The High Court has dealt a blow to plans by the Communication Authority (CA) and the government to tap private phone conversations.
The court in Nairobi on Thursday declared the plans illegal and a violation of consumer rights.
CA Director-General Francis Wangusi had argued that proliferation of illegal devices had forced them to snoop on private phone calls in a bid to arrest cybercrime.
CA had written to Safaricom, Airtel and Telkom Kenya, the three major telcos in Kenya, over the plan.
CA and the government wanted the three companies and broadband communications networks to tap computers on their behalf by planting spy gadgets on all networks.
The devices had the capacity access all information stored by service providers and transacted on phone.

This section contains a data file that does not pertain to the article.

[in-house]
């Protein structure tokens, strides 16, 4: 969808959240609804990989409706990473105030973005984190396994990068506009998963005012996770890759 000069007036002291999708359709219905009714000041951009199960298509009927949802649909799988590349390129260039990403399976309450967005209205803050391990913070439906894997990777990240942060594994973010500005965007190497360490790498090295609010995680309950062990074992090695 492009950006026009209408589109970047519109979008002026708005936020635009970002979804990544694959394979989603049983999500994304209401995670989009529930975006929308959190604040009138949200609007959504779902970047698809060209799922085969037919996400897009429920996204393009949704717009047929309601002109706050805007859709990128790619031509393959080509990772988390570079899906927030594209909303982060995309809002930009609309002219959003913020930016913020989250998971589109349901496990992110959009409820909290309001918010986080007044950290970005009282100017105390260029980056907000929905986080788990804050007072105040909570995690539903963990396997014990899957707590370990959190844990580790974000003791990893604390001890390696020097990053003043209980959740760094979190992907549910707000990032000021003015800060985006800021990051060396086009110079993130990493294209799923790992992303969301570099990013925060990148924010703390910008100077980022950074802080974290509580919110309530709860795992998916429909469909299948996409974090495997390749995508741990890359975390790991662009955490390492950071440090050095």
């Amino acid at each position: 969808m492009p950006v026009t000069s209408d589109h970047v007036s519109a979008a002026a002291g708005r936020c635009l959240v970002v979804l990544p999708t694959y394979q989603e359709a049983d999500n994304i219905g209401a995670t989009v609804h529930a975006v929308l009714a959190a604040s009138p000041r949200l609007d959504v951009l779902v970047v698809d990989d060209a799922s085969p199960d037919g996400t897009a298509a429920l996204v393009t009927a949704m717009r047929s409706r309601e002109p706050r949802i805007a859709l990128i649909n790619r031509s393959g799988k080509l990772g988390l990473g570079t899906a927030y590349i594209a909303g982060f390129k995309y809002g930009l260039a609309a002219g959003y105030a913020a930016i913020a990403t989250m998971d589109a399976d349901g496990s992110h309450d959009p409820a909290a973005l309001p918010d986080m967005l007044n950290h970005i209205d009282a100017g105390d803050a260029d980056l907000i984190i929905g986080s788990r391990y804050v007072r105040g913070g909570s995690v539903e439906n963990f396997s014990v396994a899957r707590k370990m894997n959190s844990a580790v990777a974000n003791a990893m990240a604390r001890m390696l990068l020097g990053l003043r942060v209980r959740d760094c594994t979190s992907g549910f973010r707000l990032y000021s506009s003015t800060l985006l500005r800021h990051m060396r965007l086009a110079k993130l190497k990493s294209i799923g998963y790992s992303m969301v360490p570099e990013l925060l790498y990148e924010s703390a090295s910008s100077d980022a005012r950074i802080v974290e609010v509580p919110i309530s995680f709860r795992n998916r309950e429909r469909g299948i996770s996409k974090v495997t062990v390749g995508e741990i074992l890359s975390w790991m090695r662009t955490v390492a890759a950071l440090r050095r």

But in his decision, Justice John Mativo ruled that attempts to install spy gadgets in telecommunication networks was adopted in a manner inconsistent with the constitution.
He said there was no adequate public participation prior to adoption and implementation of the system.
According to Justice Mativo, CA was obligated to draft and implement a meaningful programme of public participation and stakeholder engagement in the process leading to the decision.
The judge prohibited CA from implementing the decision or installing any connectivity between the DMS and the mobile companies to access information on the IMEI, IMSI, MSISDN and CDRs of subscribers.